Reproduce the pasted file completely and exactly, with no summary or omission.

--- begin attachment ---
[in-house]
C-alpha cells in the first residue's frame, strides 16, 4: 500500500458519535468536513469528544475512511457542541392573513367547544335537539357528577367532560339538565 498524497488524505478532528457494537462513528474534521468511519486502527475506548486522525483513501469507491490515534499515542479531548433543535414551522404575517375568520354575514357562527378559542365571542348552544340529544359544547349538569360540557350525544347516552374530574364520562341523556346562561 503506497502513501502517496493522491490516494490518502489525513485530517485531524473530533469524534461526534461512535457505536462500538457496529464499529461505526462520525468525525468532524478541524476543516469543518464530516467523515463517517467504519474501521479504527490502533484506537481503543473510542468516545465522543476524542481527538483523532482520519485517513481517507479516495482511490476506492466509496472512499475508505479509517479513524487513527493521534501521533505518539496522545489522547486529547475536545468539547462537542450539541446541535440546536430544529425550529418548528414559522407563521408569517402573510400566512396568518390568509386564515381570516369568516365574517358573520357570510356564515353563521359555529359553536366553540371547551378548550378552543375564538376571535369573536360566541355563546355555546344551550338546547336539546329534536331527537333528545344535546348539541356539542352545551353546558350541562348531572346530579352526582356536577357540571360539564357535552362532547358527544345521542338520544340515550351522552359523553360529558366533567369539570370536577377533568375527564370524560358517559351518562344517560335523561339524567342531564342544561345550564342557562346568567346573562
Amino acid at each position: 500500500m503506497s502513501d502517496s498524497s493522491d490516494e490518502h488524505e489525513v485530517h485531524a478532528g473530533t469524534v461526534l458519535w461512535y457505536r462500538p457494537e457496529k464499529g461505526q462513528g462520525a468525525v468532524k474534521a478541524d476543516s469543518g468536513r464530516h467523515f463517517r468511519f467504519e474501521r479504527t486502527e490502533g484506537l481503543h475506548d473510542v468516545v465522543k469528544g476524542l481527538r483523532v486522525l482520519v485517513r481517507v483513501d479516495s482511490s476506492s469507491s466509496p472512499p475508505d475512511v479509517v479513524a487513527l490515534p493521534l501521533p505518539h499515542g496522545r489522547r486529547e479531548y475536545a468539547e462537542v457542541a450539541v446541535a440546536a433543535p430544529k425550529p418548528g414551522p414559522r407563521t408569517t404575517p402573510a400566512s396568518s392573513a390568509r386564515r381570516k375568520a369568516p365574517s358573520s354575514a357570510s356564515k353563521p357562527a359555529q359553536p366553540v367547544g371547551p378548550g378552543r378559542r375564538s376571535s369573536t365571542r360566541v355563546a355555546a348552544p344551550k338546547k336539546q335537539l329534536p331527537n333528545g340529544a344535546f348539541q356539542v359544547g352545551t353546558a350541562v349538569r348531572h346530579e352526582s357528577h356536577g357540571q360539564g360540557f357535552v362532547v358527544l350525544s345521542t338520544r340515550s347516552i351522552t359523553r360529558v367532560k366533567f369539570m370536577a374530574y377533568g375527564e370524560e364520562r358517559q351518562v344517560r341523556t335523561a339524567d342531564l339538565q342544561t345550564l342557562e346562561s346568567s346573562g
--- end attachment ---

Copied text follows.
[in-house]
C-alpha cells in the first residue's frame, strides 16, 4: 500500500458519535468536513469528544475512511457542541392573513367547544335537539357528577367532560339538565 498524497488524505478532528457494537462513528474534521468511519486502527475506548486522525483513501469507491490515534499515542479531548433543535414551522404575517375568520354575514357562527378559542365571542348552544340529544359544547349538569360540557350525544347516552374530574364520562341523556346562561 503506497502513501502517496493522491490516494490518502489525513485530517485531524473530533469524534461526534461512535457505536462500538457496529464499529461505526462520525468525525468532524478541524476543516469543518464530516467523515463517517467504519474501521479504527490502533484506537481503543473510542468516545465522543476524542481527538483523532482520519485517513481517507479516495482511490476506492466509496472512499475508505479509517479513524487513527493521534501521533505518539496522545489522547486529547475536545468539547462537542450539541446541535440546536430544529425550529418548528414559522407563521408569517402573510400566512396568518390568509386564515381570516369568516365574517358573520357570510356564515353563521359555529359553536366553540371547551378548550378552543375564538376571535369573536360566541355563546355555546344551550338546547336539546329534536331527537333528545344535546348539541356539542352545551353546558350541562348531572346530579352526582356536577357540571360539564357535552362532547358527544345521542338520544340515550351522552359523553360529558366533567369539570370536577377533568375527564370524560358517559351518562344517560335523561339524567342531564342544561345550564342557562346568567346573562
Amino acid at each position: 500500500m503506497s502513501d502517496s498524497s493522491d490516494e490518502h488524505e489525513v485530517h485531524a478532528g473530533t469524534v461526534l458519535w461512535y457505536r462500538p457494537e457496529k464499529g461505526q462513528g462520525a468525525v468532524k474534521a478541524d476543516s469543518g468536513r464530516h467523515f463517517r468511519f467504519e474501521r479504527t486502527e490502533g484506537l481503543h475506548d473510542v468516545v465522543k469528544g476524542l481527538r483523532v486522525l482520519v485517513r481517507v483513501d479516495s482511490s476506492s469507491s466509496p472512499p475508505d475512511v479509517v479513524a487513527l490515534p493521534l501521533p505518539h499515542g496522545r489522547r486529547e479531548y475536545a468539547e462537542v457542541a450539541v446541535a440546536a433543535p430544529k425550529p418548528g414551522p414559522r407563521t408569517t404575517p402573510a400566512s396568518s392573513a390568509r386564515r381570516k375568520a369568516p365574517s358573520s354575514a357570510s356564515k353563521p357562527a359555529q359553536p366553540v367547544g371547551p378548550g378552543r378559542r375564538s376571535s369573536t365571542r360566541v355563546a355555546a348552544p344551550k338546547k336539546q335537539l329534536p331527537n333528545g340529544a344535546f348539541q356539542v359544547g352545551t353546558a350541562v349538569r348531572h346530579e352526582s357528577h356536577g357540571q360539564g360540557f357535552v362532547v358527544l350525544s345521542t338520544r340515550s347516552i351522552t359523553r360529558v367532560k366533567f369539570m370536577a374530574y377533568g375527564e370524560e364520562r358517559q351518562v344517560r341523556t335523561a339524567d342531564l339538565q342544561t345550564l342557562e346562561s346568567s346573562g